As someone who considers themselves an organizer and advocate, I recently found myself reflecting on the life and legacy of late civil rights leader Congressman John Lewis. In his final directive to us, he urged us to “get into trouble, good trouble.” What strikes me most from his directive is that he never told us how. So, let’s talk about how to make good trouble.
Whether your advocacy is motivated by racial justice, environmental rights, or threats to free and fair elections, all of our communities are at risk of disenfranchisement. As attorneys, it is incumbent upon us to use our roles as respected voices and subject matter experts to bridge gaps of injustice. Determining the “how” is up to you, but nothing will change until each of us decides. By assessing what drives you to do this work, you will find authentic ways to make good trouble and impact your community.
Becoming a change agent can manifest in several ways:
- through your personal choices;
- by engaging the local community;
- by exercising our civic duties; and
- by supporting organizations that do powerful work.
Protect the Environment
If your passion is protecting the earth, good trouble may look like vowing to minimize your carbon footprint by making sustainable purchasing choices (e.g., buying goods made with biodegradable materials, supporting brands that upcycle materials). You could encourage your city council to enact green solutions and galvanize support around that initiative through social media and organizational affiliations. Two great nonprofits doing work in this area are the League of Conservation Voters and the Environmental Defense Fund. These environmental organizations advocate for sound policies through education, philanthropic work, and voter mobilization.
Promoting Free and Fair Elections
If your passion is promoting free and fair elections, then good trouble may come in the form of participating in organizations that combat voter suppression. These organizations tend to be nonprofits and are always so excited to have lawyers as volunteers. Currently, the Lawyers Committee for Civil Rights under Law operates 1-866-OUR-VOTE, the nation’s largest non-partisan election protection hotline. On election days, volunteer lawyers answer questions from callers about voting and also track voter suppression. Personal outreach through your alumni or social network to recruit is an excellent way to recruit a team of volunteers! Many people overlook the role of local elections boards in ensuring election integrity. Civically, educating yourself and others is a great way to elect leaders who value democracy over partisanship. Locally, you can volunteer as a poll watcher during local and municipal elections.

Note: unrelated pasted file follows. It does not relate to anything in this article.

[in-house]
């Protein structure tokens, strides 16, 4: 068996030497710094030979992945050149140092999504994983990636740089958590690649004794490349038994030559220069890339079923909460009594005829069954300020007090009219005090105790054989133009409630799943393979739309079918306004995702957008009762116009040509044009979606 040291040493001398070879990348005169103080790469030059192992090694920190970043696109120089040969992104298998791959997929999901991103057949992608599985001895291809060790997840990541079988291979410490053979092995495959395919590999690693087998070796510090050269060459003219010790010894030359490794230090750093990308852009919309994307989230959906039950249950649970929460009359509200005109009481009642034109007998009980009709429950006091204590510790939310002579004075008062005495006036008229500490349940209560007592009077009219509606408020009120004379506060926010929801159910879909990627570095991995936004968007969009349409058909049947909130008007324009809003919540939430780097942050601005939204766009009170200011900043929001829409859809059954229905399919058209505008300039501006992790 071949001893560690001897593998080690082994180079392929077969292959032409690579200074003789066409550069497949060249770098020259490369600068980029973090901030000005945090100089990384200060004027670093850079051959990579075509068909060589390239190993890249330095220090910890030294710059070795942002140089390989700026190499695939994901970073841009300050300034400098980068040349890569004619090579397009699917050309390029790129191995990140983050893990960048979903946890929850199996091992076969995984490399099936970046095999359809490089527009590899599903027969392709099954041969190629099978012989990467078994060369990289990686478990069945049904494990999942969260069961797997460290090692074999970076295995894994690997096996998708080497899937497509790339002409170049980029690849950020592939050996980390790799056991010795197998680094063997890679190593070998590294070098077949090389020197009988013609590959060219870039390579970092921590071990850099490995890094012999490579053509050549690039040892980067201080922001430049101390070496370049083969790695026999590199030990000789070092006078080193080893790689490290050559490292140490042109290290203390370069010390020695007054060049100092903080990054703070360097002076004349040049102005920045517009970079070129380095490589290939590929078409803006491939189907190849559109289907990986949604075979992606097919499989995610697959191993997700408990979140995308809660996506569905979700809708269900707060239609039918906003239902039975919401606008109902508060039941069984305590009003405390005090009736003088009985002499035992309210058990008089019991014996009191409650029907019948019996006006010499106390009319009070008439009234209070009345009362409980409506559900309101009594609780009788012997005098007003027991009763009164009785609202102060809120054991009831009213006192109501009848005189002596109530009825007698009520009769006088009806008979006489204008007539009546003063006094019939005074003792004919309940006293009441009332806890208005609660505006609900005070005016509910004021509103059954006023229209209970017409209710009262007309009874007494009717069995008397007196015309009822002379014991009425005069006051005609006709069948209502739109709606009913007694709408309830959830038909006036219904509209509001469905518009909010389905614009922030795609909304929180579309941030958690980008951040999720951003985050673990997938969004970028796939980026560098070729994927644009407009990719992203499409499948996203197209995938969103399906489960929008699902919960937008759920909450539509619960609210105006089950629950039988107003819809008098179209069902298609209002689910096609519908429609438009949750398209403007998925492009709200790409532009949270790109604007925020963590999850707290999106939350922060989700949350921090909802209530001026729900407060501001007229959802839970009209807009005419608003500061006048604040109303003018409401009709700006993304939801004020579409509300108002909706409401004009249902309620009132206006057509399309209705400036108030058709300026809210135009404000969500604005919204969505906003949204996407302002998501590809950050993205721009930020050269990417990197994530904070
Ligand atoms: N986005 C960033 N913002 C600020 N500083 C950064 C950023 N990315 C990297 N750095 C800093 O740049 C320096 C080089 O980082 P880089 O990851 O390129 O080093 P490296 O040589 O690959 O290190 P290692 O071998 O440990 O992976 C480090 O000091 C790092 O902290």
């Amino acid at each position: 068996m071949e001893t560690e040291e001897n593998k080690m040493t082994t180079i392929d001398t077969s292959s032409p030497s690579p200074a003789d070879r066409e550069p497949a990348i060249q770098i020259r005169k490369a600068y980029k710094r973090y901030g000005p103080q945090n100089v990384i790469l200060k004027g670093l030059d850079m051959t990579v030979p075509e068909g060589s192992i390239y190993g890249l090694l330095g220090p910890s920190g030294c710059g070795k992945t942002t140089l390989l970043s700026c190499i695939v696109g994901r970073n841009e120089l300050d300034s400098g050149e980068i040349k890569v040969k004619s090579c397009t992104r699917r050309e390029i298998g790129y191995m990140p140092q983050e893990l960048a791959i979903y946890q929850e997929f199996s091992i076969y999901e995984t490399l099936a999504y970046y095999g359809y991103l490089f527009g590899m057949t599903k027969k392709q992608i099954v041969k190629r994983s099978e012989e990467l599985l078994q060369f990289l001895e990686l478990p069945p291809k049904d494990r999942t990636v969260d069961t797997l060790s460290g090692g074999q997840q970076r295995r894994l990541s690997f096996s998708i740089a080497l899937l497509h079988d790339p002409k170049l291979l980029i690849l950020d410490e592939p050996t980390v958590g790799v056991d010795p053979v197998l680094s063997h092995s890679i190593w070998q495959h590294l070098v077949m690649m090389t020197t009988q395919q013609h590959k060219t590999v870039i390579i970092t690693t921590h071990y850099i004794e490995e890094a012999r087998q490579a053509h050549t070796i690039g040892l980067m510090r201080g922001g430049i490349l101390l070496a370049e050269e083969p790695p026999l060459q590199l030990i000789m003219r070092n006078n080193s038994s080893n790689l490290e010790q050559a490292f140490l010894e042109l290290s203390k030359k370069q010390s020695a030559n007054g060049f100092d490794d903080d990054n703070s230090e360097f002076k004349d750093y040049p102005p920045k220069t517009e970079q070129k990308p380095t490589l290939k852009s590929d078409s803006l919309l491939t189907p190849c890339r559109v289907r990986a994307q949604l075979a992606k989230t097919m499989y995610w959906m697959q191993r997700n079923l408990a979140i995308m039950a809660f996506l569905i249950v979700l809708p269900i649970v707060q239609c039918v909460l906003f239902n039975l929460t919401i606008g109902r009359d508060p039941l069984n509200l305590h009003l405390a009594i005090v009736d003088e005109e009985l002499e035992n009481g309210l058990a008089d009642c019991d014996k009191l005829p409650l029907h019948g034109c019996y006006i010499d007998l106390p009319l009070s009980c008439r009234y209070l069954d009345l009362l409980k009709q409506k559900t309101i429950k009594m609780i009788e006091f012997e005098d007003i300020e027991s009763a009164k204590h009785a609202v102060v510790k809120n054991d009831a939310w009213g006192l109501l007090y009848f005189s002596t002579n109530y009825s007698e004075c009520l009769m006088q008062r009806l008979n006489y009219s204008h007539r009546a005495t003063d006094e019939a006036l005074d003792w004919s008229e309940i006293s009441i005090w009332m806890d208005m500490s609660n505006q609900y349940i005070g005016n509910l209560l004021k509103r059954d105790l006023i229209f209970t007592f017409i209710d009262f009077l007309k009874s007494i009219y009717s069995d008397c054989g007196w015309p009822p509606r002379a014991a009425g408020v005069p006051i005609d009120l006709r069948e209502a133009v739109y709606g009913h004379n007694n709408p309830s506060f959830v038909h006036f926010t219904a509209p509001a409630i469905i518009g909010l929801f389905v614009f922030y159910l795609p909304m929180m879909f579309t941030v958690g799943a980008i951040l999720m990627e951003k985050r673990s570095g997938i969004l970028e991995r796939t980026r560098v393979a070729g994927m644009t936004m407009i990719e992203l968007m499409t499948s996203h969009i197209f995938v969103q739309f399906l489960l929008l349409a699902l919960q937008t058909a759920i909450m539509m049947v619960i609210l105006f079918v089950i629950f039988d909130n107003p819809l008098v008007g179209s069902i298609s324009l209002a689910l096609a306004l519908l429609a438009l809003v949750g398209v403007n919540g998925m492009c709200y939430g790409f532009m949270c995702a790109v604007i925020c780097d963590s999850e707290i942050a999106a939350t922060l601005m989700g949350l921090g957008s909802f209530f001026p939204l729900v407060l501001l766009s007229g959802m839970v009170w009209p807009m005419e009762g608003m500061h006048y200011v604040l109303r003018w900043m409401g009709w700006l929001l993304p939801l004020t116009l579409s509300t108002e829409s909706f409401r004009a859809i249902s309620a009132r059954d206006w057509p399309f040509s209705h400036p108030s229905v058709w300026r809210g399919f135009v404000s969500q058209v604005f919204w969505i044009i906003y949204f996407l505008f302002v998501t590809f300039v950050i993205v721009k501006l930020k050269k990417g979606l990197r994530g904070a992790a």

Good trouble for promoting racial justice may look like advocating for criminal justice reform. You can donate and volunteer for electoral campaigns of candidates whose platforms include racial justice reforms and exercise your civic responsibility by engaging others in your network in discussions on reform ballot initiatives. Additionally, you can form a collective of prominent attorneys to meet with your county’s district attorney to discuss ways to implement restorative justice initiatives as an alternative to the traditional criminal justice system. To learn more about ways to engage in criminal justice reform in your community, the Centre for Justice and Reconciliation is an excellent resource for learning more about criminal justice reform and championing establishing these programs in the community you serve.
In the words of Congressman Lewis’s mentor Dr. Martin Luther King Jr., “the arc of the moral universe is long, but it bends toward justice.” While much has changed since 1968, more things remain the same. Today, our country is experiencing tumult from centuries of violent racial animus toward communities of color, contentious elections, and environmental devastation. Our collective experience of 2020 has brought clarity to what “good trouble” means. It means recognizing that the arc of justice bends because of us. It bends because we courageously have the difficult conversations that make progress possible. It bends because we use our time and our talent to support causes that protect the most vulnerable. It bends because we make it so.
Good trouble will not be convenient, but I promise it’s worth it. It’s time to get to work, time to raise our voices, and time to make some trouble. Good trouble.